Not vernal show'rs to budding flow'rs,
    Not autumn to the farmer,
    So dear can be as thou to me,
    My fair, my lovely charmer!


    --



    PLEASE RESPECT COPYRIGHT LAWS: READ THIS BEFORE POSTING:

    http://www.online-literature.com/for...ad.php?t=17515

    ..

    ..
    Forum » Rules » FAQ » Tags » Blogs » Groups » Quizzes » e-Texts »
    ◕‿◕ currently reading Empty Mansions: The Mysterious Life of Huguette Clark, Bill Dedman (2013)

    "the dogs bark but the caravan moves on" --Arab proverb
    .


  2. #2
    Vincit Qui Se Vincit Virgil's Avatar
    Join Date
    Nov 2005
    Location
    New York
    Posts
    20,355
    Blog Entries
    248
    Thanks Logos. The Keats and Yeats' poems are among the very best in the English language. I had not seen those Lawrence poems before. Not bad. Autumn weather finally started here. Our first really chilly day.
    LET THERE BE LIGHT

    "Love follows knowledge." – St. Catherine of Siena

    My literature blog: http://ashesfromburntroses.blogspot.com/

  3. #3
    Inexplicably Undiscovered
    Join Date
    Jun 2007
    Location
    next door to the lady in the vinegar bottle
    Posts
    5,001
    Blog Entries
    72
    The lyrics to the song, "Autumn in New York," written by Vernon Duke are quite beautiful I shan't post them here, lest we get ASCAP on our backs!

  4. #4
    Our wee Olympic swimmer Janine's Avatar
    Join Date
    Oct 2006
    Location
    Southern New Jersey, near Philadelphia
    Posts
    9,300
    Blog Entries
    3
    Wow, that is a lot of poems about autumn. I only began to read a few so far, but they were great. I can't wait to read them all.
    Logos, thanks so much for posting them!
    "It's so mysterious, the land of tears."

    Chapter 7, The Little Prince ~ Antoine de Saint-Exupéry

  5. #5
    Moderator Logos's Avatar
    Join Date
    Feb 2004
    Posts
    6,486
    Blog Entries
    19
    Quote Originally Posted by AuntShecky View Post
    ....lest we get ASCAP on our backs!
    Thank you I will look the song up.

    It is finally fall weather here too, my second favorite time of year (after spring). I found another...

    My November Guest by Robert Frost:

    MY Sorrow, when she's here with me,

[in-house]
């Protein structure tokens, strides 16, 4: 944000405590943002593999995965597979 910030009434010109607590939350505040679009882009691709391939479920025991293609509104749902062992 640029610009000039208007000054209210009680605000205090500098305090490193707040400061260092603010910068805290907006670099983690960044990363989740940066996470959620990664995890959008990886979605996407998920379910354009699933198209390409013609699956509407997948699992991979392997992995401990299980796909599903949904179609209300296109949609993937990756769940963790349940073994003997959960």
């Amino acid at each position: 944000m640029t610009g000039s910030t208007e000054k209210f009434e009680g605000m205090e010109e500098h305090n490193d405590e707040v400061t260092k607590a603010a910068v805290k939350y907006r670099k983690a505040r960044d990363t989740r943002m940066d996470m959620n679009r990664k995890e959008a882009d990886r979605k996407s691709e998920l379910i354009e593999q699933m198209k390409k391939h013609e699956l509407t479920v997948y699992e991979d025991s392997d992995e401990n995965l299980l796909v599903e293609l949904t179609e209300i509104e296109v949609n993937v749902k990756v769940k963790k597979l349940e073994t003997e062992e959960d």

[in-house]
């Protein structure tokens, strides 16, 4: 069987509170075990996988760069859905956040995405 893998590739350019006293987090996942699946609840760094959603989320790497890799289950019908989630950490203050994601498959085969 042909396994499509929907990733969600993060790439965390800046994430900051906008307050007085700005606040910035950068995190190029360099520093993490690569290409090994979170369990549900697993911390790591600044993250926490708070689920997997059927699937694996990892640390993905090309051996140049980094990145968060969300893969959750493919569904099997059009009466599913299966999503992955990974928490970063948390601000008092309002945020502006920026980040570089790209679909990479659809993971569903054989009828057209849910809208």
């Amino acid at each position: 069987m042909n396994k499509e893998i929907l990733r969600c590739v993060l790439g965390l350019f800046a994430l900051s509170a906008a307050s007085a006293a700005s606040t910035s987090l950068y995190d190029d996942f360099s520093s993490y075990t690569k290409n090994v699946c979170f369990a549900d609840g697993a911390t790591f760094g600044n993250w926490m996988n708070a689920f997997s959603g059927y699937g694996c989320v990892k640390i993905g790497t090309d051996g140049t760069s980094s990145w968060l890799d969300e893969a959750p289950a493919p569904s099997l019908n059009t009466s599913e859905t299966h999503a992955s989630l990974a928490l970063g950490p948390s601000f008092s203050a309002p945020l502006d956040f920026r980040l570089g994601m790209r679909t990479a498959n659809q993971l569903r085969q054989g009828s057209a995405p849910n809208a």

Thinks these dark days of autumn rain
    Are beautiful as days can be;
    She loves the bare, the withered tree;
    She walks the sodden pasture lane.
    Her pleasure will not let me stay.
    She talks and I am fain to list:
    She's glad the birds are gone away,
    She's glad her simple worsted gray
    Is silver now with clinging mist.
    The desolate, deserted trees,
    The faded earth, the heavy sky,
    The beauties she so truly sees,
    She thinks I have no eye for these,
    And vexes me for reason why.
    Not yesterday I learned to know
    The love of bare November days
    Before the coming of the snow,
    But it were vain to tell her so,
    And they are better for her praise.

    .
    Forum » Rules » FAQ » Tags » Blogs » Groups » Quizzes » e-Texts »
    ◕‿◕ currently reading Empty Mansions: The Mysterious Life of Huguette Clark, Bill Dedman (2013)

    "the dogs bark but the caravan moves on" --Arab proverb
    .


  6. #6
    Registered User quasimodo1's Avatar
    Join Date
    Feb 2007
    Location
    Bensalem, PA 19020
    Posts
    3,267

    The Auroras of Autumn

    VI

    It is a theatre floating through the clouds,
    Itself a cloud, although of misted rock
    And mountains running like water, wave on wave,

    Through waves of light. It is of cloud transformed
    To cloud transformed again, idly, the way
    A season changes color to no end,

    Except the lavishing of itself in change,
    As light changes yellow into gold and gold
    To its opal elements and fire’s delight,

    ....

    {from part six of Wallace Stevens' title work from the collection of the same name..."The Auroras of Autumn"...1950} To Logos: You really put together a beautifull collection of this season's poems.